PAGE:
Talk about Compassion

This column originally appeared in The Observer magazine/Guardian online

How satisfied are you with your life? A fascinating new study from Granada in Spain suggests that the answer depends on the balance between envy and compassion. On a scale from 1 (totally disagree) to 7 (totally agree), how much do you agree with each of the following:


  • I am not worried about how much money I have; what worries me is that there are people that have more money than I have.
  • I am not worried about how much money I have, what worries me is that there are people that have less money than I have


The first statement measures envy. If you scored 1 or 2, then you are about as envious as the average person (or, at least, the average Granadan). If you scored 4 or above, you are more envious than about three-quarters of the respondents. Perhaps unsurprisingly, envy is negative related to life satisfaction: the more envious you are, the less satisfied you are with your life.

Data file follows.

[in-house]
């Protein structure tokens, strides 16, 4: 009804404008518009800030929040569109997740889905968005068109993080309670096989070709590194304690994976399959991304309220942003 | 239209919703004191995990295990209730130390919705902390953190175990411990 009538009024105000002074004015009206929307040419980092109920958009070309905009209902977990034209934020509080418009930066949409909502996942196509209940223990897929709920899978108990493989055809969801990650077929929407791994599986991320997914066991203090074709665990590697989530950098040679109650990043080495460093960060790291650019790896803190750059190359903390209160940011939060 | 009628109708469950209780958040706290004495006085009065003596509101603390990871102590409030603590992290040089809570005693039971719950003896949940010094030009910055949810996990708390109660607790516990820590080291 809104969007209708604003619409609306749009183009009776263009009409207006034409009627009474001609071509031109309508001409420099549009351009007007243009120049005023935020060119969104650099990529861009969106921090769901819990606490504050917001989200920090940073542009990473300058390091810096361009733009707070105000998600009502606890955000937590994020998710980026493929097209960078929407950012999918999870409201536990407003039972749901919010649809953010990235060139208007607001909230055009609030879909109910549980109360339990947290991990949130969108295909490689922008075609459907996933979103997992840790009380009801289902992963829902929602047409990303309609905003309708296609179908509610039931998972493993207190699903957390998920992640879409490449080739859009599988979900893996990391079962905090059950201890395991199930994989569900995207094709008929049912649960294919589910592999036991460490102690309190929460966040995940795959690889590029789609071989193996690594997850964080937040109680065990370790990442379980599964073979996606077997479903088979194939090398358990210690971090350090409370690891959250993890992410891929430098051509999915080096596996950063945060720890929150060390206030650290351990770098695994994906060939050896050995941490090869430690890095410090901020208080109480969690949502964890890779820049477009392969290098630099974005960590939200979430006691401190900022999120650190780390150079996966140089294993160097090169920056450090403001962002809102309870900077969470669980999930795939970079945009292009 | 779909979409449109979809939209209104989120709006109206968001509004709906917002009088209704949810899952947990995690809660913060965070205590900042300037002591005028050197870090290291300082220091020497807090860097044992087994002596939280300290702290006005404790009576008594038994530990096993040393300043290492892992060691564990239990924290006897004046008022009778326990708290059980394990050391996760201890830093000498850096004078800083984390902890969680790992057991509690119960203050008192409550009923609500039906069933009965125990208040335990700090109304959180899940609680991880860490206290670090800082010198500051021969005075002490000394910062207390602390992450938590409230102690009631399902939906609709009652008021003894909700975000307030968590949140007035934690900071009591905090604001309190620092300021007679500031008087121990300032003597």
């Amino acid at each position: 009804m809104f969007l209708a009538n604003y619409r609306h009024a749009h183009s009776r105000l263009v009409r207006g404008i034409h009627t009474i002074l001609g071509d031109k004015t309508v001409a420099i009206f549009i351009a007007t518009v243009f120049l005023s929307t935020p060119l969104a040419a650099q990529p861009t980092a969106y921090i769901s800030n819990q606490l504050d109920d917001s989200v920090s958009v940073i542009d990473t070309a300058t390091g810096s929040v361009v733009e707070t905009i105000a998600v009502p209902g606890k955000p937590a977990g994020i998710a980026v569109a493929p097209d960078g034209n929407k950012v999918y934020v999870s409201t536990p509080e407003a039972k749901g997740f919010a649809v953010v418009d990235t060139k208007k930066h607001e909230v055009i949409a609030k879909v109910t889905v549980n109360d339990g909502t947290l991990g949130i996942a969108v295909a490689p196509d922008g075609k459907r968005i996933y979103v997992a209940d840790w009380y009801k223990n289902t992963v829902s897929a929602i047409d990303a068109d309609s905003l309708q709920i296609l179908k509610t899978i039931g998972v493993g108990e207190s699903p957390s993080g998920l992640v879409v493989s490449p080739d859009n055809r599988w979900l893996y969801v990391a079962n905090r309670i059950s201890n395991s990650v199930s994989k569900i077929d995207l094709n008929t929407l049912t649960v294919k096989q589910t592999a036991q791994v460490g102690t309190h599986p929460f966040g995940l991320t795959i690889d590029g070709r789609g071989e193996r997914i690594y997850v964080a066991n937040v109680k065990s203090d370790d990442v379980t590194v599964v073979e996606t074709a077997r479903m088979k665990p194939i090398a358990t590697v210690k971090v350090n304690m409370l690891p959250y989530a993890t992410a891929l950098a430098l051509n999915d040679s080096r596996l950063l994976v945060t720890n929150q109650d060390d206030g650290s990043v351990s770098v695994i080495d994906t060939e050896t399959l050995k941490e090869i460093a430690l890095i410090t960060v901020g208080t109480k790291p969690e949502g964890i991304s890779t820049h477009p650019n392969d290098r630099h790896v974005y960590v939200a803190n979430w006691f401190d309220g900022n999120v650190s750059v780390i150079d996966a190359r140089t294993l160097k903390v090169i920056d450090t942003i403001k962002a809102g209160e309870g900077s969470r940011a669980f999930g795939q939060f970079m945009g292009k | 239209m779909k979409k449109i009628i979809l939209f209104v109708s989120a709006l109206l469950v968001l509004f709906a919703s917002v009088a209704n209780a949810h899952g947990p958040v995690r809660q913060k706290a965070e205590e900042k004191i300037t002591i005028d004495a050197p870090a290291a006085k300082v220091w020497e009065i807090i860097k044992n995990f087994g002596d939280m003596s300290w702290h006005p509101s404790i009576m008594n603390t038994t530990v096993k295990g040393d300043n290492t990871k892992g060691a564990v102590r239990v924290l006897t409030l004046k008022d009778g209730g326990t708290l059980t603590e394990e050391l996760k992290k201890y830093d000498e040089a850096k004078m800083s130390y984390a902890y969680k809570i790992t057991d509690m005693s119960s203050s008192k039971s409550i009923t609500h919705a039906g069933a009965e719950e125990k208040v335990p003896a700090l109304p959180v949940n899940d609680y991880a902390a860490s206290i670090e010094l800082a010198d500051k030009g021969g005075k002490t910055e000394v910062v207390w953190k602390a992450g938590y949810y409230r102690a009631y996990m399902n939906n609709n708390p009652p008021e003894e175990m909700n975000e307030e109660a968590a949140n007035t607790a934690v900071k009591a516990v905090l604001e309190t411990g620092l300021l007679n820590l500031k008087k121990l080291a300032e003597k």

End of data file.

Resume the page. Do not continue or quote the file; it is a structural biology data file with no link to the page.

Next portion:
The second statement measures compassion. If you scored 3-5, you are about as compassionate as the average respondent (or, at least, as compassionate as they claim to be). If you scored 6-7 or 1-2, you rank, roughly speaking, amongst the 25% most or least compassionate respectively. But here’s the twist: Compassion was related to happiness, but in the opposite direction to that which you might expect. Those who reported worrying about the less well-off were happier than those who didn’t. A cynic would say that happiness lies in not just keeping up with Jonses, but ahead of them. Then again, it’s also possible that those who show concern for others are nicer people to be around, and so enjoy more pleasant everyday interactions.

A fully referenced version of this article is available at Order Psy-Q by Ben Ambridge (Profile Books, £8.99) for £6.99 at

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